“Mr Petersen! When I say ‘Go’ I want you to let go of the hatch and get inside. Do you understand?”
He looked over his shoulder at her. His eyes went from hers to the rifle in her hands. A flash of recognition crossed them. Hopefully he was remembering the shooting lessons she’d given him and his son. After a moment, he nodded.
Like the other combat situations she’d been in these past few days, time slowed. Mr Petersen let go of the door as he jumped towards the bottom of the stairs. As he landed, the hatch pried itself up with dozens of fingers wriggling in from beneath it. She heard the sound of the Infected’s screams, smelled that odor of fetid, old blood and spoiled meat. Mr Petersen stumbled inside as the first Infected slid through the hatchway on his stomach. It was a young man, a boy really. He was Katie’s age and she knew him. Tom Hadey had been Mount Hope High School’s star lacrosse forward. He’d been handsome and kind too, almost despite his jock-status. He’d even told Katie about his own parents’ divorce and that it’ll get better. She’d never even spoken to him before then.
Katie shot him in the forehead.
“Close the door!” she shouted and Mr Petersen turned to do just that. The last image Katie had of the stairwell was of another teenager, a girl this time, falling on Tom’s chest. His gray eyes stared at her as the door closed, cold and dead and devoid of the kindness he’d once had.
Katie moved forward and secured the door, then pulled the power on the lock to make sure it couldn’t be opened. The Infected began to pound on it, their screams and snarls muffled but still audible. They were terrifying and suddenly that six inch door didn’t seem so thick anymore. She had to fight an urge to put the couch against it. It was a stupid idea, since if they could move that door and break through its heavy metal locks, they’d make short work of the light couch.
Swinging her weapon around, still in her fighting crouch, Katie trained her weapon on the new arrivals. Their look of sudden relief turned hesitant again and fear returned to their faces. Mrs Petersen even raised her hands. They were shaking and clutching a rosary. Jon just sat against the wall, looking tired and worn. Mr Petersen just watched her, quiet and wary.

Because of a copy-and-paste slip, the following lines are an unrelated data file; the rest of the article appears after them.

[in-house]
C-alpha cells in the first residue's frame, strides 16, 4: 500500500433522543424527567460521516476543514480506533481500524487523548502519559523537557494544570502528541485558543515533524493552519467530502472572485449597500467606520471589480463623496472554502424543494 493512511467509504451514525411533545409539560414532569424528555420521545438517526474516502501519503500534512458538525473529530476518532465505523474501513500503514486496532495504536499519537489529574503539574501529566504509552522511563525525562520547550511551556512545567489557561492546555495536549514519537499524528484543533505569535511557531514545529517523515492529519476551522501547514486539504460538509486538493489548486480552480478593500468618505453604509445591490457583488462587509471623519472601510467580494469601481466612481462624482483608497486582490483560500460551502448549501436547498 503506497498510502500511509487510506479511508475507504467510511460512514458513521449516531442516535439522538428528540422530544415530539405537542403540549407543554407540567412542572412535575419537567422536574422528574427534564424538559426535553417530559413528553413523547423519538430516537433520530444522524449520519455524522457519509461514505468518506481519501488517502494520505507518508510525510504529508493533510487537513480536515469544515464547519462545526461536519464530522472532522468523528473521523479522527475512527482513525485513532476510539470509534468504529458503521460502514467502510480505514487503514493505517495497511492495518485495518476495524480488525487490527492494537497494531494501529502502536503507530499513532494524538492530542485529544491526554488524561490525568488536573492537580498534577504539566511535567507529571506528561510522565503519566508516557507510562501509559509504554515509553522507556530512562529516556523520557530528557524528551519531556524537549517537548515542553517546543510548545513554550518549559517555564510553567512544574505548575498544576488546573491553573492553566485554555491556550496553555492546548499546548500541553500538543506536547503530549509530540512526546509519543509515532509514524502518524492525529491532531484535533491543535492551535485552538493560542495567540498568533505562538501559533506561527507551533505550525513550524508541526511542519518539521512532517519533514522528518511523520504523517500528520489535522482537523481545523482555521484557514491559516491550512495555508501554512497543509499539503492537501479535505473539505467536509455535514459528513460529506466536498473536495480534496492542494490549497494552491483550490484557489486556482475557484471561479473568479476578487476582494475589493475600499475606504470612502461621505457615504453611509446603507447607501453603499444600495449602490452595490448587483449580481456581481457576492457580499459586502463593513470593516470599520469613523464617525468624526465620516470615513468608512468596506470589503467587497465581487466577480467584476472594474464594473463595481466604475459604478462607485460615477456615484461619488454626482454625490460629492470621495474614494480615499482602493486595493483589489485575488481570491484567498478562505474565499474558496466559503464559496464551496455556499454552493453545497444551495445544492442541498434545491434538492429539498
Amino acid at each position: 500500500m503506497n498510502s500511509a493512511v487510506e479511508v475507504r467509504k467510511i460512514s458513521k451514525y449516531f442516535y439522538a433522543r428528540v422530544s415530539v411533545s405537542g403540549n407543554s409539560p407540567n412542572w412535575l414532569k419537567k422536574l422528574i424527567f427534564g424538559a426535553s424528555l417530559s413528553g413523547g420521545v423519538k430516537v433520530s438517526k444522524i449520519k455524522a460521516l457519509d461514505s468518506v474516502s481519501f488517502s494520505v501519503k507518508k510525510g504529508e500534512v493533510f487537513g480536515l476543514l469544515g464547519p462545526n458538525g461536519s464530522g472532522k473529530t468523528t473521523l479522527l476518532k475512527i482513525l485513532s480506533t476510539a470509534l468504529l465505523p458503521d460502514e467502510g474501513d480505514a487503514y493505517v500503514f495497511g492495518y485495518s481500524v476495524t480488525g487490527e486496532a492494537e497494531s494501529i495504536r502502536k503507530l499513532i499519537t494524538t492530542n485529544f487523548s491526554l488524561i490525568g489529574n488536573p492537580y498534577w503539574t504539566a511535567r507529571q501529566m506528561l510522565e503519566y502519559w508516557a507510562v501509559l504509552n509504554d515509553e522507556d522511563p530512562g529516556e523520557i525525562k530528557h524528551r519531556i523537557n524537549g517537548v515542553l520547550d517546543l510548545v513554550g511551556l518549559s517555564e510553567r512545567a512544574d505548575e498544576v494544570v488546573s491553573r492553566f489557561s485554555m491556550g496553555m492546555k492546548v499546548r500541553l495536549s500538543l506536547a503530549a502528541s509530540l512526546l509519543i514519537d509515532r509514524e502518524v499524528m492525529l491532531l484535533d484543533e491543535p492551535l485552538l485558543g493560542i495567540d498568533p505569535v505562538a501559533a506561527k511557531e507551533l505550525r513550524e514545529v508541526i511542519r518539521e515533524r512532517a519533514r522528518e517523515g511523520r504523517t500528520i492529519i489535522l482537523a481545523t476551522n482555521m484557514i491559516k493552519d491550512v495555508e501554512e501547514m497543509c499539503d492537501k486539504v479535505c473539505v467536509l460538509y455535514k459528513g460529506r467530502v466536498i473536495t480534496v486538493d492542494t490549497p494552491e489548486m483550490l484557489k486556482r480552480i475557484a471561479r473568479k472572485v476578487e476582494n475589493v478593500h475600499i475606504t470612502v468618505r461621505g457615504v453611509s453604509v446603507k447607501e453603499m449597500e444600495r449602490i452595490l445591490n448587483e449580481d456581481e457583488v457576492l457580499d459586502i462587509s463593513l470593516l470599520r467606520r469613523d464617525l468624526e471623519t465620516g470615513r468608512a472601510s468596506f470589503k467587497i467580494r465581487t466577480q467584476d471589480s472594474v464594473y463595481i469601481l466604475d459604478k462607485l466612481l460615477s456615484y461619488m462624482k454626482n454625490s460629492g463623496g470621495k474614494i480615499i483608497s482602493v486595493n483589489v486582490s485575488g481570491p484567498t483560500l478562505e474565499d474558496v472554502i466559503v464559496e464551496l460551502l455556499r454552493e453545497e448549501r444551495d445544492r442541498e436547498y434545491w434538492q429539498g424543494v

“Katie!” Lindsay said. She was moving towards them and was holding a bottle of water.
“Lindsay, stay back! Were you bit?” Katie said, her grip on the rifle tightening but she kept her finger on the trigger guard. The three of them looked at one another. A look passed them that Katie didn’t miss. Apprehension. Mr Petersen was covered in blood from his left shoulder to his stomach. She couldn’t tell if he was the source or if it was blood from an Infected. Either way, it was dangerous.
“Were you bit?” she said again, slowing her speech and enunciating each word as forcefully as she could.
“No!” Mrs Petersen said, her voice shrill. “We’ve been running!”
Katie looked the woman over. There was very little blood on the light blue business suit she wore. How long have they been on the run that she was wearing that? It was dirty however, and torn. She wore a pair of sneakers on her feet that looked too big for her. Her husband’s. She was picked up from somewhere. She put her low on the “likely bitten” list.
Jon was pale but from what she remembered of him, he was always that way. He had scratches on his cheeks and forehead that reminded Katie of bramble cuts. She bet his hands would be the same. He’d come through the woods then and didn’t look wounded in any other fashion.
So that left Mr Petersen. When she turned her gaze on him, he turned his away and looked down at the floor.
“Patrick,” Mrs Petersen said. “Patrick no one was hurt. You got us here.”
He looked uncertain, conflicted and she shifted her weight and stepped to her right. This put Mr Petersen directly in her line of sight and if she fired, and the bullet passed through him, it wouldn’t hit anyone else. That shoulder of his was the most suspect.
“Take off your jacket and shirt,” she said.
“It’s fine,” he said and did so, pulling off the jacket he wore and then the fleece sweater beneath that. Finally, he removed a torn athletic shirt. A wound was still bleeding slightly from his left shoulder. He winced when he looked at it and when Katie stepped closer, she felt her heart jump.
It was a bullet wound and not a bite.